<h2>IV. What is the Difference Between Setting a Boundary and Unforgiveness?</h2>

<p>Q: So the difference between forgiveness and boundaries are emotions? It is the idea of doing away with the pain. The idea of boundaries is good because it is clear but it is when the pain gets in the way and we move to an emotional response. The cutting away of pain now becomes the definition of forgiveness? The pain doesn&rsquo;t determine the future.</p>

<p>A: When there is no repentance for the behavior, then I think it is appropriate to set a boundary to stop from being re-violated. That doesn&rsquo;t mean a person doesn&rsquo;t have to be a hundred percent cut off. But it is about what level of relationship I can be involved with. And I think forgiveness includes no longer having our life and our direction in life being tied to those events. So, emotions are a part of it but it is not all about emotions. In terms of deciding directions and it is also about giving up the idea of setting the balance right.</p>

<p>A: I haven&rsquo;t spoken a lot about justice and I know that I haven&rsquo;t. The justice piece is part of the picture; the challenge with this is to know how much is enough. In the community that I live in with the stories in the media where various kinds of things are going on; there are hard things that are happening and going on. There are life threatening or life taking things; lifelong injuries whatever they are. There are really hard things that we live within our community. So, what is the right justice for? How much of this equals that and then your fine and in some of these scenarios, there isn&rsquo;t the right kind of justice. It&rsquo;s not enough. Why? Because we have lost what we have lost and nothing replaces it. I&rsquo;m not saying there shouldn&rsquo;t be justice or consequences or anything like that. There was an article within the community I live in. It was in our community newspaper and I don&rsquo;t know if I have all the facts, but the story goes something like this: A person was walking alongside of the road and they were hit by a car. The driver would have known that they had hit a person. The driver hit the person and just kept going. The person that was hit was lying in the dig and was found later. The person lived but they didn&rsquo;t recover; they weren&rsquo;t able to walk and so it was life changing. What is recorded in the paper was the person who was injured with their life changed said that they had forgiven the person who hit them. And then they could go on with their life. I don&rsquo;t know what the justice system did, but the person was caught and put through the justice system. But what is the justice system ever going to do to get that person back to where they were? So, it is never enough. On one hand, there needs to be justice but the justice doesn&rsquo;t move in the area of the forgiveness side. I certain support the justice side of things, but what is enough? I don&rsquo;t know what you have in your community but the community I live in has a victim offender kind of program where they get people together who are appropriate for that. They put someone who has committed a crime with a lot of help alongside that person and the person who has been offended. And they work through some of that. This is for the person who can move on in life. So forgiveness needs to be part of this.</p>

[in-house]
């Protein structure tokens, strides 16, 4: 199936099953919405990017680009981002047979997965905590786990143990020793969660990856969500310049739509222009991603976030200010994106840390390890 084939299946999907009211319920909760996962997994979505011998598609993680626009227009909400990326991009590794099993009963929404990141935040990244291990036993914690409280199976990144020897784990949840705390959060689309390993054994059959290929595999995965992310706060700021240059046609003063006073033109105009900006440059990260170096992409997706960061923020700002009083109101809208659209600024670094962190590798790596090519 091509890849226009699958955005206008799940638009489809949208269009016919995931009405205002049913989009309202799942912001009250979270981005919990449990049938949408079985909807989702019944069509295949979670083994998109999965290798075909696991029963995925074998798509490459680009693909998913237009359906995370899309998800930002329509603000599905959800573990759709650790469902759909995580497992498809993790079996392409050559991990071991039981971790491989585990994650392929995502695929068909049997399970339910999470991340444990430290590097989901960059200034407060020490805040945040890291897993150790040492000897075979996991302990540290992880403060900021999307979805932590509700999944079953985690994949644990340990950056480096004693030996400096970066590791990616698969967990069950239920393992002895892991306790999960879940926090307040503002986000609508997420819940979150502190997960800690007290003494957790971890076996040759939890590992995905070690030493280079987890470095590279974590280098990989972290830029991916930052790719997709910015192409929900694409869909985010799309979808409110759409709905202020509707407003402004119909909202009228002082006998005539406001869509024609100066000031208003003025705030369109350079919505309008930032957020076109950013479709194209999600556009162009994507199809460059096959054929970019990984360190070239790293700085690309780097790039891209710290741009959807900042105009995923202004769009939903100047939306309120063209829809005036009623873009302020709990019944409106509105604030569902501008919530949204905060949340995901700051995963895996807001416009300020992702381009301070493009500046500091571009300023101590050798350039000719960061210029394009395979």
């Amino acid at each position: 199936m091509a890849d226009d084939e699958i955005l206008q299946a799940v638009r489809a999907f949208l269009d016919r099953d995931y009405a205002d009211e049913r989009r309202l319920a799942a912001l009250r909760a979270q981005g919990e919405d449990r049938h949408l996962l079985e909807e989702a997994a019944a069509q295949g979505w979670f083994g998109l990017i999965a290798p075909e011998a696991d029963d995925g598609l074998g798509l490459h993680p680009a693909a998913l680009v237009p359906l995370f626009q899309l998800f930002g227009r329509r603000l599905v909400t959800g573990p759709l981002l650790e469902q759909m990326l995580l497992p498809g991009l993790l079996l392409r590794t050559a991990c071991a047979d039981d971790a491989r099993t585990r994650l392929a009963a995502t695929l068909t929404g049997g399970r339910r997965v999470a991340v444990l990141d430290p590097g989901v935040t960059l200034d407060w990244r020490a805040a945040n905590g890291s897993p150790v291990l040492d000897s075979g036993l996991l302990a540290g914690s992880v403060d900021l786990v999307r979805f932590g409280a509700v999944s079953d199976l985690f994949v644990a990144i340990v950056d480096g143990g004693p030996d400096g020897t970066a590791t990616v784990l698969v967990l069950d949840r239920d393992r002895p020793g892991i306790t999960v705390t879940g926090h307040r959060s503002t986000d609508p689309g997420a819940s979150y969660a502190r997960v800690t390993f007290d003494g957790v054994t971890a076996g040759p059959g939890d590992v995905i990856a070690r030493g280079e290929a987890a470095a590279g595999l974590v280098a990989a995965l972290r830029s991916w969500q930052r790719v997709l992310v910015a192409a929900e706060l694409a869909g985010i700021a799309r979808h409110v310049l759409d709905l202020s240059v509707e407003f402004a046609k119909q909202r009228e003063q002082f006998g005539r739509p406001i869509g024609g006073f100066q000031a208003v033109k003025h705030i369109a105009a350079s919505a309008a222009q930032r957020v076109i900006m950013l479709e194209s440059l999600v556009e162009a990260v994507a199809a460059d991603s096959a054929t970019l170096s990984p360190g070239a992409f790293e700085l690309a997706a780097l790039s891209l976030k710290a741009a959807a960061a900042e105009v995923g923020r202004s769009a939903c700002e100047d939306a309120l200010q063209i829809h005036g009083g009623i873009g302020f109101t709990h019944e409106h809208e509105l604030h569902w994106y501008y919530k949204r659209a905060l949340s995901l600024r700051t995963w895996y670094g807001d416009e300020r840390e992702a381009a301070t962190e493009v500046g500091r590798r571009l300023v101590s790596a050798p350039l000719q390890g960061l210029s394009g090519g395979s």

<p>Q: You never can get back what you have lost ever again and so even if there was justice, it cannot recover what was lost.</p>